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Blue Mountains Tourist : Autumn 2009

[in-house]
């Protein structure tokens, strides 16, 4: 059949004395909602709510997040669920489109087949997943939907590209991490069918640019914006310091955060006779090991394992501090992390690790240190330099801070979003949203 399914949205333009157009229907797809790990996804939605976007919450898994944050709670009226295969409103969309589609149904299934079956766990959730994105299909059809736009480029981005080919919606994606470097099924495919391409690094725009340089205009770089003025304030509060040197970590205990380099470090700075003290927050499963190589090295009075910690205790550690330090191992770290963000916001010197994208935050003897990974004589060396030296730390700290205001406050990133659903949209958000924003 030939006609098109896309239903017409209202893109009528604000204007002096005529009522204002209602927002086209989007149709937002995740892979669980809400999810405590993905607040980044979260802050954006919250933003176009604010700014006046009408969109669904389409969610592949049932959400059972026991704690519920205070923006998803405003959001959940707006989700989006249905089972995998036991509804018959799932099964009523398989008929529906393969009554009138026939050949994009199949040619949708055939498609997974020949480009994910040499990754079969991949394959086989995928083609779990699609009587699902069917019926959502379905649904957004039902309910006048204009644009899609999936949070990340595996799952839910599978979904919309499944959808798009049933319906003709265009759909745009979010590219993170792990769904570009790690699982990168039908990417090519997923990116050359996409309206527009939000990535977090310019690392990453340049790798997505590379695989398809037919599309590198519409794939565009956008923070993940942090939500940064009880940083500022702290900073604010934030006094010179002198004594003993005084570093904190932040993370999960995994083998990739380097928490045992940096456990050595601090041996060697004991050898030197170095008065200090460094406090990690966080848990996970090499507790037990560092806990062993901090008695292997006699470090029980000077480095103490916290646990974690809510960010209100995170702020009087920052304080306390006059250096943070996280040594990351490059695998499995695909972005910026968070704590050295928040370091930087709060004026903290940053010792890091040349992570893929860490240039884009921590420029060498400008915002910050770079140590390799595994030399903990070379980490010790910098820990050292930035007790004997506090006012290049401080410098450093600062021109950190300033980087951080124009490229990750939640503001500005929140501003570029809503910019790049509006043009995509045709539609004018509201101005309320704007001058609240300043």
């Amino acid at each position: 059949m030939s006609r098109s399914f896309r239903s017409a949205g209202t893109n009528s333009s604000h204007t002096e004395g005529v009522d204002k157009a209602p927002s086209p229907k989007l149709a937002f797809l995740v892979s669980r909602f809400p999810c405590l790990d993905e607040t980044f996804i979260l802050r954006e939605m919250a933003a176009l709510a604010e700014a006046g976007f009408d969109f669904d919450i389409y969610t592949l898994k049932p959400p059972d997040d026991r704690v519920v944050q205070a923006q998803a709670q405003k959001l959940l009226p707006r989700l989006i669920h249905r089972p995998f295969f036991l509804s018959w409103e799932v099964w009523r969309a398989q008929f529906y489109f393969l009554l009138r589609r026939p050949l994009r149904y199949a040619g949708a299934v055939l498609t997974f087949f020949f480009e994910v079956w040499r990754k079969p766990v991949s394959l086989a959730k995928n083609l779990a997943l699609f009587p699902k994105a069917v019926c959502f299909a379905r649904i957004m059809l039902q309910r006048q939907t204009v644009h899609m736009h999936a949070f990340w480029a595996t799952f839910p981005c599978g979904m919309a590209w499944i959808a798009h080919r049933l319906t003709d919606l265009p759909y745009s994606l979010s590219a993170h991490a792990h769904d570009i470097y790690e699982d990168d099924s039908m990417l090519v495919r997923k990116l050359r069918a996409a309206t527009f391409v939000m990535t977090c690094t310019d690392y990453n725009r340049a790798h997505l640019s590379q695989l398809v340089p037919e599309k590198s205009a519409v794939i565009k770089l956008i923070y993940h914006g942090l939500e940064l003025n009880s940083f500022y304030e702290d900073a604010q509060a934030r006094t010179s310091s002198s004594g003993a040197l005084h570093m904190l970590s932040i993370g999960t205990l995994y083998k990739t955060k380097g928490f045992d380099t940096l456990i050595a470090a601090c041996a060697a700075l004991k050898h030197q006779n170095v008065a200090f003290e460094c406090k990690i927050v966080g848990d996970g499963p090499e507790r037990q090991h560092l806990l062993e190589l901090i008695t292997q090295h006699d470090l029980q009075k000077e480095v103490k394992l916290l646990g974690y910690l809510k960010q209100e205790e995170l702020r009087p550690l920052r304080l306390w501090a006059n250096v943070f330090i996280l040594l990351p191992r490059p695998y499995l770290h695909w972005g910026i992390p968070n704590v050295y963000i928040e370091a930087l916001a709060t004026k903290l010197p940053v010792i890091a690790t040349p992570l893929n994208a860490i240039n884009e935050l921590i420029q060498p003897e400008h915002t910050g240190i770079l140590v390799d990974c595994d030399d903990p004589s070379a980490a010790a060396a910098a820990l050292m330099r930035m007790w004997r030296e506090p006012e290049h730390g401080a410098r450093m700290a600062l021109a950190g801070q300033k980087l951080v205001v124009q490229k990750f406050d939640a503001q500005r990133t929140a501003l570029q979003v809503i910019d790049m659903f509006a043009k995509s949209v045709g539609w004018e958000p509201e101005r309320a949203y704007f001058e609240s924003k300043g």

Of Teapots and Scones Y ou’d think that in a shop with more than 3,000 teapots you’d be able to get a good cup of tea – and you’d be right. Some say that Bygone Beautys Antique Centre & Tearoom at Leura sells the best Devonshire Teas in the Blue Mountains. And it isn’t by accident, either. Joint owners Ronald Hooper (top left) and Maurice Cooper (top right) are fastidious about the business – from everything to personally shopping for the best ingredients to preparing and maintaining the exceptional displays of antiques, jewellery and – of course – teapots. Maurice does the shopping while Ron gets the shop ready for visitors, and when they aren’t doing that, serving customers or selling antiques, they are always on the lookout for yet another teapot. “We have the world’s largest private collection of teapots,” says Maurice. “We have 3,000 on display and another 800 odd within the collection.” They include a 300-year-old cast iron Chinese teapot, an Australian pan teapot, and examples of Art Deco, Staffordshire and items of Wedgwood, one of which dates back to 1792. “Many people visit us specifically to see the collection and every now and then we get a chance to add a treasure.” Maurice tells the story of a particularly good piece picked up from a most unlikely source. “Ron comes in to tell me there’s a gentleman outside with some New Guinea artifacts for sale – would we be interested? ‘What would we do with them,’ I exclaim! ‘Very well,’ says Ron dryly, ‘I’ll send the gentleman away.’ Guilt overcomes me and I consent to go outside in the cold to have a look. “The artifacts, inherited from his grand-father, are on the back seat of a beat up Torana. Most are garage sale stuff at best – however, some of it could be valuable so I offer to give him the name and address of someone who might be interested. “I am about to go back inside and the fellow says: ‘The boot is full, too’ – so I get him to open it up. And there, among a collection of artifacts, many of them phallic, I spot a teapot! ‘Now, I’m interested in that,’ I tell him – pointing to the teapot. ‘It’s Royal Doulton,’ he says. ‘I know, I reply – a pity the lid is missing.’ ‘No, it’s somewhere in the boot,’ he says and after a quick search produces the lid. ‘How much do you want for it?’ I ask. ‘I would not sell it for any less than $...’ he says and named a figure. “I thought it was a little dear if I was reselling – but what the heck – am I a teapot collector or not? ‘Done!’ I said. “We completed the paperwork and the man went away happy with his price, but Ron raised his eyebrows when he heard what I’d paid for it. However, I saw it as a valuable addition to our collection and one whose market value was about twice what I had paid. “On further examination I discovered it was made in 1939, the year they ceased production because of the war. They made only 100 that year – it was worth 20 times what I had paid!” 16 www.bluemountainstouristnewspaper.com.au autumn 2009